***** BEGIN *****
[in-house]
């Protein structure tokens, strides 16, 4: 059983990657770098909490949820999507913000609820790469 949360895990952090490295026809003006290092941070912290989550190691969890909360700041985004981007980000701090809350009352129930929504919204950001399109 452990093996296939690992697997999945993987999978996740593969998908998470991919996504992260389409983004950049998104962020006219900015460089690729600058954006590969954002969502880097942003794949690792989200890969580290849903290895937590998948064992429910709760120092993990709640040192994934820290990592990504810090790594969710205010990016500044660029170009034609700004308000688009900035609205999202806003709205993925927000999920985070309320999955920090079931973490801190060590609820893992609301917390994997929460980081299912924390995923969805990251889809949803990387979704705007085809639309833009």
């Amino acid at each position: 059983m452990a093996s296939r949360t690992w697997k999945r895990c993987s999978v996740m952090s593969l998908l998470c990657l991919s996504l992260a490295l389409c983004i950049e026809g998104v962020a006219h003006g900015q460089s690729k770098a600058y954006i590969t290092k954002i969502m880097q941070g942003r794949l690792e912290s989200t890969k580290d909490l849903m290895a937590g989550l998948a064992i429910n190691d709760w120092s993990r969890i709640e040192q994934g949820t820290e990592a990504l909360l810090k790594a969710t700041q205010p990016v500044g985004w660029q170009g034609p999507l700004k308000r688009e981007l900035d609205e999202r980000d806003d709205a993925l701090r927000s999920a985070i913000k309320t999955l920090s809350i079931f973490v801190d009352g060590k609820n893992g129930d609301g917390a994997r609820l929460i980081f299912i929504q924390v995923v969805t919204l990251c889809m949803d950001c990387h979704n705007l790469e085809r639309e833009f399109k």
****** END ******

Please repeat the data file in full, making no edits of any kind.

[in-house]
């Protein structure tokens, strides 16, 4: 059983990657770098909490949820999507913000609820790469 949360895990952090490295026809003006290092941070912290989550190691969890909360700041985004981007980000701090809350009352129930929504919204950001399109 452990093996296939690992697997999945993987999978996740593969998908998470991919996504992260389409983004950049998104962020006219900015460089690729600058954006590969954002969502880097942003794949690792989200890969580290849903290895937590998948064992429910709760120092993990709640040192994934820290990592990504810090790594969710205010990016500044660029170009034609700004308000688009900035609205999202806003709205993925927000999920985070309320999955920090079931973490801190060590609820893992609301917390994997929460980081299912924390995923969805990251889809949803990387979704705007085809639309833009």
């Amino acid at each position: 059983m452990a093996s296939r949360t690992w697997k999945r895990c993987s999978v996740m952090s593969l998908l998470c990657l991919s996504l992260a490295l389409c983004i950049e026809g998104v962020a006219h003006g900015q460089s690729k770098a600058y954006i590969t290092k954002i969502m880097q941070g942003r794949l690792e912290s989200t890969k580290d909490l849903m290895a937590g989550l998948a064992i429910n190691d709760w120092s993990r969890i709640e040192q994934g949820t820290e990592a990504l909360l810090k790594a969710t700041q205010p990016v500044g985004w660029q170009g034609p999507l700004k308000r688009e981007l900035d609205e999202r980000d806003d709205a993925l701090r927000s999920a985070i913000k309320t999955l920090s809350i079931f973490v801190d009352g060590k609820n893992g129930d609301g917390a994997r609820l929460i980081f299912i929504q924390v995923v969805t919204l990251c889809m949803d950001c990387h979704n705007l790469e085809r639309e833009f399109k």